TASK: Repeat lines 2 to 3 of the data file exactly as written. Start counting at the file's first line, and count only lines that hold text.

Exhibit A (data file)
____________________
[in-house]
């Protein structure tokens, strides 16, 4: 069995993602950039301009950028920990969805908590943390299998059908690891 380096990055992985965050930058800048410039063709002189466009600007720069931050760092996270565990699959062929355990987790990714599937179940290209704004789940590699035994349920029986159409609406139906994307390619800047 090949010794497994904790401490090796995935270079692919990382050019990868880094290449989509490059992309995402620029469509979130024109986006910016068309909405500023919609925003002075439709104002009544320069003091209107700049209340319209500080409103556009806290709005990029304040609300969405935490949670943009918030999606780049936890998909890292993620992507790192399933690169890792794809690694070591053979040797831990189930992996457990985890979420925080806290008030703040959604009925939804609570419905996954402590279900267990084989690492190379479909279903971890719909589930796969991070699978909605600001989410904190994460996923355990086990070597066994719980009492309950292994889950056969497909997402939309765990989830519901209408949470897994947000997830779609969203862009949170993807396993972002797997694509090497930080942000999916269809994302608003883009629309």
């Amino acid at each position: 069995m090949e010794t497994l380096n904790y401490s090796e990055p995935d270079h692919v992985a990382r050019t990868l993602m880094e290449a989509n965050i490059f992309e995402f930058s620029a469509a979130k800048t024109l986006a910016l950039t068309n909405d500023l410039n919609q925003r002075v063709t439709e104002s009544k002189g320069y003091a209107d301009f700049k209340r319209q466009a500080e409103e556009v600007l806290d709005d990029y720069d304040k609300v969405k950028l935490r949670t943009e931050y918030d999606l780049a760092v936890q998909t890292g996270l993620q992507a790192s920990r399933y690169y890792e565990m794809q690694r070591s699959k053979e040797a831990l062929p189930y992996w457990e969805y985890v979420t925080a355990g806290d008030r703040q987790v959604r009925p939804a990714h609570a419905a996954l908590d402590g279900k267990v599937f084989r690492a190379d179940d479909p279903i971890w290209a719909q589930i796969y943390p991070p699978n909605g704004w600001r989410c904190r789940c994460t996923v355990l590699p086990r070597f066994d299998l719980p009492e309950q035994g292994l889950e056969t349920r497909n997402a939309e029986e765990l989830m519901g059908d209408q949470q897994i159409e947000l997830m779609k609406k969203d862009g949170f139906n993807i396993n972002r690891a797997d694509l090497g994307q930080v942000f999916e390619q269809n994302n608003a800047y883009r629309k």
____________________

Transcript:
């Protein structure tokens, strides 16, 4: 069995993602950039301009950028920990969805908590943390299998059908690891 380096990055992985965050930058800048410039063709002189466009600007720069931050760092996270565990699959062929355990987790990714599937179940290209704004789940590699035994349920029986159409609406139906994307390619800047 090949010794497994904790401490090796995935270079692919990382050019990868880094290449989509490059992309995402620029469509979130024109986006910016068309909405500023919609925003002075439709104002009544320069003091209107700049209340319209500080409103556009806290709005990029304040609300969405935490949670943009918030999606780049936890998909890292993620992507790192399933690169890792794809690694070591053979040797831990189930992996457990985890979420925080806290008030703040959604009925939804609570419905996954402590279900267990084989690492190379479909279903971890719909589930796969991070699978909605600001989410904190994460996923355990086990070597066994719980009492309950292994889950056969497909997402939309765990989830519901209408949470897994947000997830779609969203862009949170993807396993972002797997694509090497930080942000999916269809994302608003883009629309």
């Amino acid at each position: 069995m090949e010794t497994l380096n904790y401490s090796e990055p995935d270079h692919v992985a990382r050019t990868l993602m880094e290449a989509n965050i490059f992309e995402f930058s620029a469509a979130k800048t024109l986006a910016l950039t068309n909405d500023l410039n919609q925003r002075v063709t439709e104002s009544k002189g320069y003091a209107d301009f700049k209340r319209q466009a500080e409103e556009v600007l806290d709005d990029y720069d304040k609300v969405k950028l935490r949670t943009e931050y918030d999606l780049a760092v936890q998909t890292g996270l993620q992507a790192s920990r399933y690169y890792e565990m794809q690694r070591s699959k053979e040797a831990l062929p189930y992996w457990e969805y985890v979420t925080a355990g806290d008030r703040q987790v959604r009925p939804a990714h609570a419905a996954l908590d402590g279900k267990v599937f084989r690492a190379d179940d479909p279903i971890w290209a719909q589930i796969y943390p991070p699978n909605g704004w600001r989410c904190r789940c994460t996923v355990l590699p086990r070597f066994d299998l719980p009492e309950q035994g292994l889950e056969t349920r497909n997402a939309e029986e765990l989830m519901g059908d209408q949470q897994i159409e947000l997830m779609k609406k969203d862009g949170f139906n993807i396993n972002r690891a797997d694509l090497g994307q930080v942000f999916e390619q269809n994302n608003a800047y883009r629309k």